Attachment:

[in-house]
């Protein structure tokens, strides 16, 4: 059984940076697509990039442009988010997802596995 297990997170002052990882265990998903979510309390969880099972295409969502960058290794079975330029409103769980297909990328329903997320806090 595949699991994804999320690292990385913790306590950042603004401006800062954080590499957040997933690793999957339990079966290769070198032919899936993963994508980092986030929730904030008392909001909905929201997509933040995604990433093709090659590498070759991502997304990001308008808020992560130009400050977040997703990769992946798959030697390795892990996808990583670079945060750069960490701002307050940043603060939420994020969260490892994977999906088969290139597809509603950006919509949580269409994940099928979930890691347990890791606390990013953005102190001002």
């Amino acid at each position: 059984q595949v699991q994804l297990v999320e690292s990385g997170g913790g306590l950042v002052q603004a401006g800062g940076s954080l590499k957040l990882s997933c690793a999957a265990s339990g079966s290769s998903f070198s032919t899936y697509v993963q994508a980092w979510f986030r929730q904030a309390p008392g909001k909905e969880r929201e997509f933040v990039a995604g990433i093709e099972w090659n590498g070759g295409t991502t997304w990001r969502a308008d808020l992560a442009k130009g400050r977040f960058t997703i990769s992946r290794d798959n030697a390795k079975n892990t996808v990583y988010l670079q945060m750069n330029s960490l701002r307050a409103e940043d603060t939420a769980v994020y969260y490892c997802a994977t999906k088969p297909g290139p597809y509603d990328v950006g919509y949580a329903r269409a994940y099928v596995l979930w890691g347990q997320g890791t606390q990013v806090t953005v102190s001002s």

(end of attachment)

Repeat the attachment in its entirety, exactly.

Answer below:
[in-house]
């Protein structure tokens, strides 16, 4: 059984940076697509990039442009988010997802596995 297990997170002052990882265990998903979510309390969880099972295409969502960058290794079975330029409103769980297909990328329903997320806090 595949699991994804999320690292990385913790306590950042603004401006800062954080590499957040997933690793999957339990079966290769070198032919899936993963994508980092986030929730904030008392909001909905929201997509933040995604990433093709090659590498070759991502997304990001308008808020992560130009400050977040997703990769992946798959030697390795892990996808990583670079945060750069960490701002307050940043603060939420994020969260490892994977999906088969290139597809509603950006919509949580269409994940099928979930890691347990890791606390990013953005102190001002």
């Amino acid at each position: 059984q595949v699991q994804l297990v999320e690292s990385g997170g913790g306590l950042v002052q603004a401006g800062g940076s954080l590499k957040l990882s997933c690793a999957a265990s339990g079966s290769s998903f070198s032919t899936y697509v993963q994508a980092w979510f986030r929730q904030a309390p008392g909001k909905e969880r929201e997509f933040v990039a995604g990433i093709e099972w090659n590498g070759g295409t991502t997304w990001r969502a308008d808020l992560a442009k130009g400050r977040f960058t997703i990769s992946r290794d798959n030697a390795k079975n892990t996808v990583y988010l670079q945060m750069n330029s960490l701002r307050a409103e940043d603060t939420a769980v994020y969260y490892c997802a994977t999906k088969p297909g290139p597809y509603d990328v950006g919509y949580a329903r269409a994940y099928v596995l979930w890691g347990q997320g890791t606390q990013v806090t953005v102190s001002s």